The Business of Reaching Kids, Changing Lives
“In a way,” says Tiffany Washington, “I grew up on Sesame Street twice.” Like millions of other kids, Washington credits the beloved television show for helping her learn her numbers and AB Cs. But, in her case, the company brought Big Bird to millions of children around the world is also responsible for her growth as a business professional: Washington has spent more than a decade — her entire career, in fact — in a variety of roles at Sesame Workshop, Sesame Street’s nonprofit educational organization.
Today, as a director in the Project Finance Division, Washington helps facilitate the long-range planning and implementation of a wide range of domestic and international initiatives. Especially with projects in emerging markets, Washington says, there are a fair number of little emergencies to deal with. But, she says, “fixing things is the part I like best.”
In keeping with the Sesame Workshop’s goal to “reach the kids wherever they are,” as their CEO and President, H. Melvin Mig, often puts it, the projects both span the globe and provide resources to families in a variety of media. Recent offerings include videos and literature for children in American military families dealing with separation from their parents and death of a loved one, radio awareness messages about malaria in Tanzania, and educational TV as well as educational mobile apps for educators and caregivers in Bangladesh. For a new project sponsored by the Gates Foundation, the Workshop is creating a multimedia hygiene and sanitation initiative in conjunction with Sesame Workshop India, Sesame Workshop Bangladesh, and partners in Nigeria.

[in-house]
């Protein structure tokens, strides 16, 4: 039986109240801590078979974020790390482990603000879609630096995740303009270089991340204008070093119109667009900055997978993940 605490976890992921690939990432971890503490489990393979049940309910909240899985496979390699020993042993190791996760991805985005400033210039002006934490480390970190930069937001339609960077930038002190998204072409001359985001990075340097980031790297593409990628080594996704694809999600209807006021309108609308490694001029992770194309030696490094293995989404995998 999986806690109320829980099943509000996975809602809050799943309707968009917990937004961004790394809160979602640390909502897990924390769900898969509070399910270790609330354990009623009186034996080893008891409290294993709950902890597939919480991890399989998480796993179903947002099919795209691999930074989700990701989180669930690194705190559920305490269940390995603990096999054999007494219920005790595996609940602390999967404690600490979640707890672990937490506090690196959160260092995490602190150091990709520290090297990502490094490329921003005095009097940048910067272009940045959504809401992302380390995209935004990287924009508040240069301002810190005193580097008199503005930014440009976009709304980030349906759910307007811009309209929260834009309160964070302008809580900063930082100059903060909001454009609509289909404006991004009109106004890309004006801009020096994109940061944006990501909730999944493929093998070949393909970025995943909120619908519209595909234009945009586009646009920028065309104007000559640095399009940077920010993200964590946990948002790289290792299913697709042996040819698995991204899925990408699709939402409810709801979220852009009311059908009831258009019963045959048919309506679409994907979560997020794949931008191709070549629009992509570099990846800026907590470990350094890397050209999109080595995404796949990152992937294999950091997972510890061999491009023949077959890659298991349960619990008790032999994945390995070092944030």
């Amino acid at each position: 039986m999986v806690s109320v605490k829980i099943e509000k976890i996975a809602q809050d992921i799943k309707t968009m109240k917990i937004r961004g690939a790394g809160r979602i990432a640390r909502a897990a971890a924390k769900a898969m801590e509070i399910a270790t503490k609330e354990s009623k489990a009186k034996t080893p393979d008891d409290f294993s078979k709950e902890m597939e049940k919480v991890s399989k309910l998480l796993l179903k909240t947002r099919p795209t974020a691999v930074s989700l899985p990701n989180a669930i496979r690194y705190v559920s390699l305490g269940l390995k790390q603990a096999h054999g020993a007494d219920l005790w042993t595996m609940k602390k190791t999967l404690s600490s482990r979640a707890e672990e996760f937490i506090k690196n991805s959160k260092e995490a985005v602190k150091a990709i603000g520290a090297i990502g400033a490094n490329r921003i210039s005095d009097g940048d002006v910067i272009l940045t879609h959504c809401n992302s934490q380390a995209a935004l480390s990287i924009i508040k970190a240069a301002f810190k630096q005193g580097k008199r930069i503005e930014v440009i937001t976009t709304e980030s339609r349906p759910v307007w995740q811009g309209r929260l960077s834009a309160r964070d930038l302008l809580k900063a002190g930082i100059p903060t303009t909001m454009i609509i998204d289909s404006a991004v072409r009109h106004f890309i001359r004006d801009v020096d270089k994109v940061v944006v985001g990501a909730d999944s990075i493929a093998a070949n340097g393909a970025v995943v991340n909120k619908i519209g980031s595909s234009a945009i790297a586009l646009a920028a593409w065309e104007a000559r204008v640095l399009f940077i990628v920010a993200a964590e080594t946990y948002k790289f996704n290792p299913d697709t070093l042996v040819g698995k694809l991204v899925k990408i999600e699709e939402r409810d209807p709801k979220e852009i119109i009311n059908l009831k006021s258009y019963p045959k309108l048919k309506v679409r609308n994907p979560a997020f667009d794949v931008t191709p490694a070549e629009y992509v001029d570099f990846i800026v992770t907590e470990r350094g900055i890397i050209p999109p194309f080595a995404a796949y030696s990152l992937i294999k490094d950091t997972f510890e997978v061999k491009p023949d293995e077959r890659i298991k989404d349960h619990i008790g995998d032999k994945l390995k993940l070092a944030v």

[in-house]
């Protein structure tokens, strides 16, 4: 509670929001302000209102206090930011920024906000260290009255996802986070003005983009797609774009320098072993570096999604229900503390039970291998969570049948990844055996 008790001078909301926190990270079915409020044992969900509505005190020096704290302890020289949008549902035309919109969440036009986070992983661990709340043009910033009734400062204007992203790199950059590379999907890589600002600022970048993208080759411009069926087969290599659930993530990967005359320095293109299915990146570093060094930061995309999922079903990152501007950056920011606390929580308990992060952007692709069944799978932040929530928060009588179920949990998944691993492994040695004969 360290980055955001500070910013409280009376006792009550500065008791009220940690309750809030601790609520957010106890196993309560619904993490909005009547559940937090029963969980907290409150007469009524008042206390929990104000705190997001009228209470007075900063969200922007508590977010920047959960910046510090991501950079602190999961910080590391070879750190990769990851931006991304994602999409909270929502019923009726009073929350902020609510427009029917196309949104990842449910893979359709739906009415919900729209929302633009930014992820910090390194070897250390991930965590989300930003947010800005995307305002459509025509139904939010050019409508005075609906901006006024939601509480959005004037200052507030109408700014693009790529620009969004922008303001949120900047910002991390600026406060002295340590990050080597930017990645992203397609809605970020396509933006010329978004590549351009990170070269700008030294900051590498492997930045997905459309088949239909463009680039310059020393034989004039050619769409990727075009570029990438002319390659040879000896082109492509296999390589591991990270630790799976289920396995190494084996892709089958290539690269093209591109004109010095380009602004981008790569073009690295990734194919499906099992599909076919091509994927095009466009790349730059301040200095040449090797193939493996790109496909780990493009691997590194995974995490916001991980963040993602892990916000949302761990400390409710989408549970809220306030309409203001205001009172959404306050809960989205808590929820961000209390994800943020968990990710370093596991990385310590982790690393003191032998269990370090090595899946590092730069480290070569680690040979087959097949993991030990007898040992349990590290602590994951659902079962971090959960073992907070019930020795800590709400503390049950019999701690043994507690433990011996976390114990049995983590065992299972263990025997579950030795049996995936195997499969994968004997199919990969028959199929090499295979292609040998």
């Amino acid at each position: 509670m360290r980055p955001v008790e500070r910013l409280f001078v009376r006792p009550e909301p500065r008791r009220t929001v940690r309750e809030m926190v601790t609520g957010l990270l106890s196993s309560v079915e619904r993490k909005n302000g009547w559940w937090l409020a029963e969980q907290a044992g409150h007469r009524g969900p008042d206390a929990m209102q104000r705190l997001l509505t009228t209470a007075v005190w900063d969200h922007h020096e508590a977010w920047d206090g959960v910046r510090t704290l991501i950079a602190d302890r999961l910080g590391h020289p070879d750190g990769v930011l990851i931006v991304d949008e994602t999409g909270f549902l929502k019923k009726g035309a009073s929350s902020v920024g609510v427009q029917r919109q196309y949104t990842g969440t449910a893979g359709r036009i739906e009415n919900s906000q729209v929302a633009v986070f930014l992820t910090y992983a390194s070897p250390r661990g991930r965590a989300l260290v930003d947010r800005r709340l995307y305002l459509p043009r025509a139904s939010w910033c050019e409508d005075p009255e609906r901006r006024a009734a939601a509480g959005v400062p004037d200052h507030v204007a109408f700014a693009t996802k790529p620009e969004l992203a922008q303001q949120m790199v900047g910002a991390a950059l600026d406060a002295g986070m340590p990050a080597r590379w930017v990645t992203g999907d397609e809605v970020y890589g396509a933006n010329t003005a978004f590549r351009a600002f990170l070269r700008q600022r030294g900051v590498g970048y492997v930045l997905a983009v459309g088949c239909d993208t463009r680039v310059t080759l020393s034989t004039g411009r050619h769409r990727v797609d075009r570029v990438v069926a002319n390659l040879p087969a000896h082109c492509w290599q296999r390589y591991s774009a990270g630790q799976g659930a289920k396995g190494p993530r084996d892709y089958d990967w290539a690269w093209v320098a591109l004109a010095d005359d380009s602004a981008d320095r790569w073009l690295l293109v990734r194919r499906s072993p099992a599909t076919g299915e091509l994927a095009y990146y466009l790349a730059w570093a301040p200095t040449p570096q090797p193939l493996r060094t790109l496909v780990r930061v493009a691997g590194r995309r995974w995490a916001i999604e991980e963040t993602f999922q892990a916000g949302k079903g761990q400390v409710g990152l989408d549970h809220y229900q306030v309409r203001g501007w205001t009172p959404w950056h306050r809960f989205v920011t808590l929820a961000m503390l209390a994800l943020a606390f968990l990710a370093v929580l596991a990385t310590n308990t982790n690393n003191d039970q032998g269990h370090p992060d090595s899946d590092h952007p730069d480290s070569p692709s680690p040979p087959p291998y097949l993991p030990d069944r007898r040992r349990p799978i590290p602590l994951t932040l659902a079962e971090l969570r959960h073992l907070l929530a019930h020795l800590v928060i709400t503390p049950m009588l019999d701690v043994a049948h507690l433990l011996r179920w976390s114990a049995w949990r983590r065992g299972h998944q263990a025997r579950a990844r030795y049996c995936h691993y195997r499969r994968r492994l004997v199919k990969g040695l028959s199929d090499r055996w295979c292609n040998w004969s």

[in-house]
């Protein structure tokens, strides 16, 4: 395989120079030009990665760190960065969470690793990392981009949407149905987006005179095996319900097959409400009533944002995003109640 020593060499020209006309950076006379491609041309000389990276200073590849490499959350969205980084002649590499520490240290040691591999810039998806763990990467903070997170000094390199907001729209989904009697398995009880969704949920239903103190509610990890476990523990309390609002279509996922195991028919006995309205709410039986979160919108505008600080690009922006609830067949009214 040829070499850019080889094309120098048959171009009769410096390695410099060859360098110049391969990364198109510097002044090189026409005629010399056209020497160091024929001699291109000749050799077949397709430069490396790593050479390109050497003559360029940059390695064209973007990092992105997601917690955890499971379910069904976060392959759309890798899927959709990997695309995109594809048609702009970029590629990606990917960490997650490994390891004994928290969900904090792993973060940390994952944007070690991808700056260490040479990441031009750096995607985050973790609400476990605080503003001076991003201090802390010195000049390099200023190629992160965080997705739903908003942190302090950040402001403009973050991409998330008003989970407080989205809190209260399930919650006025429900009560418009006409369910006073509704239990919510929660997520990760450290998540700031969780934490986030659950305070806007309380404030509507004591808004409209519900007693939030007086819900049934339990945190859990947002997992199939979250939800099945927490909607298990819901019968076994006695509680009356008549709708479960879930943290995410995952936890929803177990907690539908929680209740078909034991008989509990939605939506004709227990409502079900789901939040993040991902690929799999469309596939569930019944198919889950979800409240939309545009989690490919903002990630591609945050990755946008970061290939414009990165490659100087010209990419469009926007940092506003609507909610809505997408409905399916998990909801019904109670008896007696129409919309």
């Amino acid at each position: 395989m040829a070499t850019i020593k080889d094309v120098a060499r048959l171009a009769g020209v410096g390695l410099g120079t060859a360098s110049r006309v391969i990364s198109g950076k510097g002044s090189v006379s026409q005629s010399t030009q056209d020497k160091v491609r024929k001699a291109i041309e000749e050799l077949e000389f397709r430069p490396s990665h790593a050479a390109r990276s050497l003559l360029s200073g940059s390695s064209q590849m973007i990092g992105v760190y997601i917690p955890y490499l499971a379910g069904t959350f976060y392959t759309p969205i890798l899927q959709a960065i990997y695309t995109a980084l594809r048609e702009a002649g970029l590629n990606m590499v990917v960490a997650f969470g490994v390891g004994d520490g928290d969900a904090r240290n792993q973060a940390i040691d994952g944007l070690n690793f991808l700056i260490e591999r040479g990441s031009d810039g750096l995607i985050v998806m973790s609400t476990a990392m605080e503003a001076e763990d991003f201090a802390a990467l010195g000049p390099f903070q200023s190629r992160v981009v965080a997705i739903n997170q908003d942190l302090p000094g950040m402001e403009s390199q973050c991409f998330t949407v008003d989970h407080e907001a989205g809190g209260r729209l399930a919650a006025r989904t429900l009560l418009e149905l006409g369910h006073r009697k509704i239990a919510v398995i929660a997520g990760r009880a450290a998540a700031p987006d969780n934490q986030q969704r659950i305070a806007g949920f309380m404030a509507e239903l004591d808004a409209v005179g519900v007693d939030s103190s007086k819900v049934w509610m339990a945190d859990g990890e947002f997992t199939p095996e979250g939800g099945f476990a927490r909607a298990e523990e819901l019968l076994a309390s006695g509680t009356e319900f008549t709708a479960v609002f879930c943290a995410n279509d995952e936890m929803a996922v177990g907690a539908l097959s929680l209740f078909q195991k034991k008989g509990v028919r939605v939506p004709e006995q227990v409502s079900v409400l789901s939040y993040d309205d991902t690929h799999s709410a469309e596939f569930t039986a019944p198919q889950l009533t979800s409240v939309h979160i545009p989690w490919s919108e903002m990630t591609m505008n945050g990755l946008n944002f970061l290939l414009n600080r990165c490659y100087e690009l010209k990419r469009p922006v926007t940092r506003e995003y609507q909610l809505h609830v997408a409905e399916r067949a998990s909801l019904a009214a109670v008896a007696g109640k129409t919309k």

In addition to reaching kids where they are, the Workshop seeks to reach them via the technology they use. “We tend to offer at least TV and community outreach in most of our emerging markets, and sometimes radio,” says Washington. If it’s a known quantity that a high percentage of people in a particular country have mobile phones, “we figure out how to start sending text messages to educators and parents, or create and distribute teacher training videos.”
Working at Sesame Workshop, Washington says, “is like being part of a fun and loving family. It’s a clichÉ, but it’s true.” That spirit of playful camaraderie is obvious as soon as visitors enter the offices in midtown Manhattan. Framed pictures of classic Sesame Street Muppet friends line the lobby walls; office TV monitors broadcast live footage from the show’s Astoria set; plush characters garnish every workstation. And at her desk, Washington fits right in. Though she walks in every morning in high heels, she prefers to do her work wearing something more comfortable — her fuzzy pink Sesame Street Muppet slippers.